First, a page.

Now’s your time to wow your interviewer by doing some extensive research on him before entering his office. Researching your interviewer puts you ahead of your competition in more ways than one—for starters, it helps you learn about the company in addition to the interviewer and makes the conversation flow better, easing your nerves and making you appear more confident.
Ready to start researching? Here’s what you should look for:
Conversation starters. Looking through this person’s bio: What do you have in common? Did you work at the same company, go to the same college or university, or are you members of the same professional association? Finding commonalities can make the interviewer seem less scary and help you relate to him or her during the interview.
Interview style. What type of questions will the interviewer ask you? Have they written on the topic of interviewing before, and what do they emphasize the most? Has anyone else written about his or her experiences with this interviewer? Were they good or bad? Once you know the type of interview questions they may ask, don’t forget to practice your answers to those questions! (Hint: You might want to look at Glassdoor’s Interview feature.)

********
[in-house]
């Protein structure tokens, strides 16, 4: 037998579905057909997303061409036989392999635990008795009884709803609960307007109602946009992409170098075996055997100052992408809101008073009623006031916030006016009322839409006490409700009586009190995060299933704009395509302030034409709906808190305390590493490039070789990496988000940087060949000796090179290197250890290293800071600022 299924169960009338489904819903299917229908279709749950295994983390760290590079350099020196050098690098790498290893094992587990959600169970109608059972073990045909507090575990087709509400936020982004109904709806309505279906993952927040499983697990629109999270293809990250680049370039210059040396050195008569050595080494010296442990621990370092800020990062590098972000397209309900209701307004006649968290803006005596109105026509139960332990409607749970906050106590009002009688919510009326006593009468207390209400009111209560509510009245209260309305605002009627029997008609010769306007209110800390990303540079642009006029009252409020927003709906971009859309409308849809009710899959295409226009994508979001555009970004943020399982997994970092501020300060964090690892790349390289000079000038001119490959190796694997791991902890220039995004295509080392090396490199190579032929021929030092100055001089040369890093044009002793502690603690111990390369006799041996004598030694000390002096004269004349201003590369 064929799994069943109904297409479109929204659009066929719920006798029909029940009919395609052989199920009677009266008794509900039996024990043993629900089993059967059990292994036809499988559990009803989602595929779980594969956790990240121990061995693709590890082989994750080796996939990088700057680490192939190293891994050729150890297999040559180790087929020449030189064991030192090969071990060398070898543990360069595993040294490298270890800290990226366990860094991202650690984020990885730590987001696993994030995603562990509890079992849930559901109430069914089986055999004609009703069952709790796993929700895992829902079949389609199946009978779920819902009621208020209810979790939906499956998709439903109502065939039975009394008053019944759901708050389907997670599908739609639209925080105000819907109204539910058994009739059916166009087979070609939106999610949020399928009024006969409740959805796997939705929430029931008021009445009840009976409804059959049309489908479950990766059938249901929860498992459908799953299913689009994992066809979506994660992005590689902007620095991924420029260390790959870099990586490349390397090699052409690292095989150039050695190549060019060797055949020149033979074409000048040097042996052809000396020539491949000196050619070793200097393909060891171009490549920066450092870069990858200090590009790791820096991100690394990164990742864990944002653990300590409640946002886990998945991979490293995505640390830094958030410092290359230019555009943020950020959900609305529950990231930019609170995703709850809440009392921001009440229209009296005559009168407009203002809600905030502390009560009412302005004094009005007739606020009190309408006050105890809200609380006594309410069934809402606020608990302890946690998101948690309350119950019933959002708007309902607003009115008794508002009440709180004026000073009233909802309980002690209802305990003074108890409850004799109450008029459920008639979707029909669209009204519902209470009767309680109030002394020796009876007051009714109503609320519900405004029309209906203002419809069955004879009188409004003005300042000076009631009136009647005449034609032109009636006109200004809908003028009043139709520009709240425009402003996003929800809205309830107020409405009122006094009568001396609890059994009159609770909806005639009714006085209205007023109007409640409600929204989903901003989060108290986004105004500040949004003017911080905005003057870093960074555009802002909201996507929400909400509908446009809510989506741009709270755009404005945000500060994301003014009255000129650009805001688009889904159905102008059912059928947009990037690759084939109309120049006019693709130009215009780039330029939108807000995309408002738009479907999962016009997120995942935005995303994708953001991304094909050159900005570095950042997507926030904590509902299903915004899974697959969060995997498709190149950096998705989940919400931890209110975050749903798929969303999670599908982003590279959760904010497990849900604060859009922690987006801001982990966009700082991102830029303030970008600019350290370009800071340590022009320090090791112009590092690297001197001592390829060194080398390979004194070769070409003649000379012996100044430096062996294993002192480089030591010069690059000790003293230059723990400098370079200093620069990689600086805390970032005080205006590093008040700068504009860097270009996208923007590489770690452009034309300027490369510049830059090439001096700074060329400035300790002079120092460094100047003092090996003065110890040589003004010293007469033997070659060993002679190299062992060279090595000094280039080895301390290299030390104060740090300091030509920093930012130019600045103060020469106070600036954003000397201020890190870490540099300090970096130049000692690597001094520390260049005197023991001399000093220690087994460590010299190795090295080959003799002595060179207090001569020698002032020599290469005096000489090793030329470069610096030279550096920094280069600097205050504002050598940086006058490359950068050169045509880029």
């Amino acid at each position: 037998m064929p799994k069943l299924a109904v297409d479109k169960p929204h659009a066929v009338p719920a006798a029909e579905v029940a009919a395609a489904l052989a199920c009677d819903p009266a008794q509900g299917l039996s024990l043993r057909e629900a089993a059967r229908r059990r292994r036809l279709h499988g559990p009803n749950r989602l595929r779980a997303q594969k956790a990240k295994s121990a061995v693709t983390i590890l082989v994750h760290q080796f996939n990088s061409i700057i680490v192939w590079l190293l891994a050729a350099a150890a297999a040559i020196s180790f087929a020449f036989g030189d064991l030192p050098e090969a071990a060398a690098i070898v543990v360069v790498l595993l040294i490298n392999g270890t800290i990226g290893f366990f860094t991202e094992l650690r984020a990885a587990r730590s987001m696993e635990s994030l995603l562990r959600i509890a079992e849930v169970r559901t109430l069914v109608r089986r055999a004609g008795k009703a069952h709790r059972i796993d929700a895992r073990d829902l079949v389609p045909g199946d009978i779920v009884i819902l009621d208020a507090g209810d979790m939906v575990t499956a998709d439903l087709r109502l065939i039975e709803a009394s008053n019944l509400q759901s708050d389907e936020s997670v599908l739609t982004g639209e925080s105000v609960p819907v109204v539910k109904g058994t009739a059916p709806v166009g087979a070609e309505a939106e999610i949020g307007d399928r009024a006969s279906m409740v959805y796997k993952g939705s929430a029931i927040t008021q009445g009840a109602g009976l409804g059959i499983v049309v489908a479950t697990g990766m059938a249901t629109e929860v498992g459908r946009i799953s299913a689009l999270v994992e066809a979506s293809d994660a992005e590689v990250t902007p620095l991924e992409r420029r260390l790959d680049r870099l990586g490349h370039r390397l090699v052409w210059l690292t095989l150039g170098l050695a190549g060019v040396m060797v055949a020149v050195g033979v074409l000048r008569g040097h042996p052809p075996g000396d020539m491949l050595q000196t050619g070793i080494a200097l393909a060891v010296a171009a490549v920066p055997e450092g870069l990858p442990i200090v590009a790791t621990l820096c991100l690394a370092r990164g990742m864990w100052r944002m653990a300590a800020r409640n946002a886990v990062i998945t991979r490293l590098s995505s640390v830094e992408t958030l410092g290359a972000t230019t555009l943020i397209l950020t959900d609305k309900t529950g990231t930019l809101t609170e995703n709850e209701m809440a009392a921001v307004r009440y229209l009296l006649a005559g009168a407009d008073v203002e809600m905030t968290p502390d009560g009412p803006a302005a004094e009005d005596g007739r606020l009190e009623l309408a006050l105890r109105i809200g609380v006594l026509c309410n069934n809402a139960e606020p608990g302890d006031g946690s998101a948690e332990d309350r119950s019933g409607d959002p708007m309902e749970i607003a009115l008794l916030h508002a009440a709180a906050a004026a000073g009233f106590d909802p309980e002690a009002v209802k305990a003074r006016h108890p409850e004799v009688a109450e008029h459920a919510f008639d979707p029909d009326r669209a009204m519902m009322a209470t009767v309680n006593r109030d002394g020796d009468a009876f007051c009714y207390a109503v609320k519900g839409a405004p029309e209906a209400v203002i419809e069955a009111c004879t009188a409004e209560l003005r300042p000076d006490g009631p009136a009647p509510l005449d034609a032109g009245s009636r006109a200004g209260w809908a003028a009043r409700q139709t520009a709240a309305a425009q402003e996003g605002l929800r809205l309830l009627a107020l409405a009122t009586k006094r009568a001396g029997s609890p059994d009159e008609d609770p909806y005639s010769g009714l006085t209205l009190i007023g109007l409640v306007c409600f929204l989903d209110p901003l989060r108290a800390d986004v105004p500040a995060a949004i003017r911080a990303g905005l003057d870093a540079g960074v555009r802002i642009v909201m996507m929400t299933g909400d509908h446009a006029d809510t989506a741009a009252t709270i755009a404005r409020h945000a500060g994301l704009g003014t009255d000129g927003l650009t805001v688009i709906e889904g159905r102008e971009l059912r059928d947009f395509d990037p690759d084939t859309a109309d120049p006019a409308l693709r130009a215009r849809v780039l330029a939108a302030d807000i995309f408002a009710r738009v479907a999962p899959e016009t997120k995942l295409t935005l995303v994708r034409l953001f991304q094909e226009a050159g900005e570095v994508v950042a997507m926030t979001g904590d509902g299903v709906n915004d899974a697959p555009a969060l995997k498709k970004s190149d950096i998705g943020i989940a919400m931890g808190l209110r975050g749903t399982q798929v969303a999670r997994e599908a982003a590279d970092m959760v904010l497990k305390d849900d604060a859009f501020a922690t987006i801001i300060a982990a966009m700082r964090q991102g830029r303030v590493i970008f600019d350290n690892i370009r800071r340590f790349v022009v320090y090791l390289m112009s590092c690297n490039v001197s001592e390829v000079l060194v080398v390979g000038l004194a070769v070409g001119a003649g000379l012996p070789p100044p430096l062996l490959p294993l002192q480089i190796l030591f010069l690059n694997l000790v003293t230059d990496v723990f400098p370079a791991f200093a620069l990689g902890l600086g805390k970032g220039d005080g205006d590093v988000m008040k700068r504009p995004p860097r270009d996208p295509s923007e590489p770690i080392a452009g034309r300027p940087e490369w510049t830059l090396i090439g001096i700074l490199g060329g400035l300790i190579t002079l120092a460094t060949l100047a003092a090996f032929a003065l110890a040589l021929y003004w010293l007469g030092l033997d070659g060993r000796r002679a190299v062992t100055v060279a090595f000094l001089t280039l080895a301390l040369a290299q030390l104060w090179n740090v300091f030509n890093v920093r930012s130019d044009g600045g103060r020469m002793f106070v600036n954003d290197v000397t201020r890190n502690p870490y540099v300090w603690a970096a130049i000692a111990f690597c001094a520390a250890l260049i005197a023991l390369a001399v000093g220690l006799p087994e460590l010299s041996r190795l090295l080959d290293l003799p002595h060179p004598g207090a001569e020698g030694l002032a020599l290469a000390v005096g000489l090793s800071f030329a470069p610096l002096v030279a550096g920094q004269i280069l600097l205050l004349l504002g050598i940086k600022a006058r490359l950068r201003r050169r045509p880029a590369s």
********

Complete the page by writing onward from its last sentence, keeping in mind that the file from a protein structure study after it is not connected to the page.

Important skills and qualifications. The job description should be a good indicator of the skills and qualifications desired by the company, and make sure to emphasize your experiences so the interviewer knows why you’re best qualified for the position. But is there anything else you can gather from your research that might be important to talk about during your interview? Perhaps the company website emphasizes teamwork on the job; if so, remember to discuss your experiences with working in a team at previous workplaces.
Potential questions to ask. Make note of anything interesting about the organization or the interviewer that you’d like to ask during the interview. People love to talk about themselves, so an interviewer is often pleasantly surprised when a candidate has done enough research to ask thought-provoking questions about them.
Friends or colleagues in common. Did you find the interviewer on LinkedIn, Facebook, or Twitter? Who do you both know or follow? How does the interviewer know this person? Friends in common can be a good way to start the conversation and potentially make the interviewer remember you better.
What else should job seekers look for when researching an interviewer?
Heather R. Huhman is a career expert, experienced hiring manager, and founder & president of Come Recommended, a content marketing consultancy for organizations with products that target job seekers and employers. She is also the author of #ENTRYLEVELtweet: Taking Your Career from Classroom to Cubicle (2010) and writes career and recruiting advice for numerous outlets.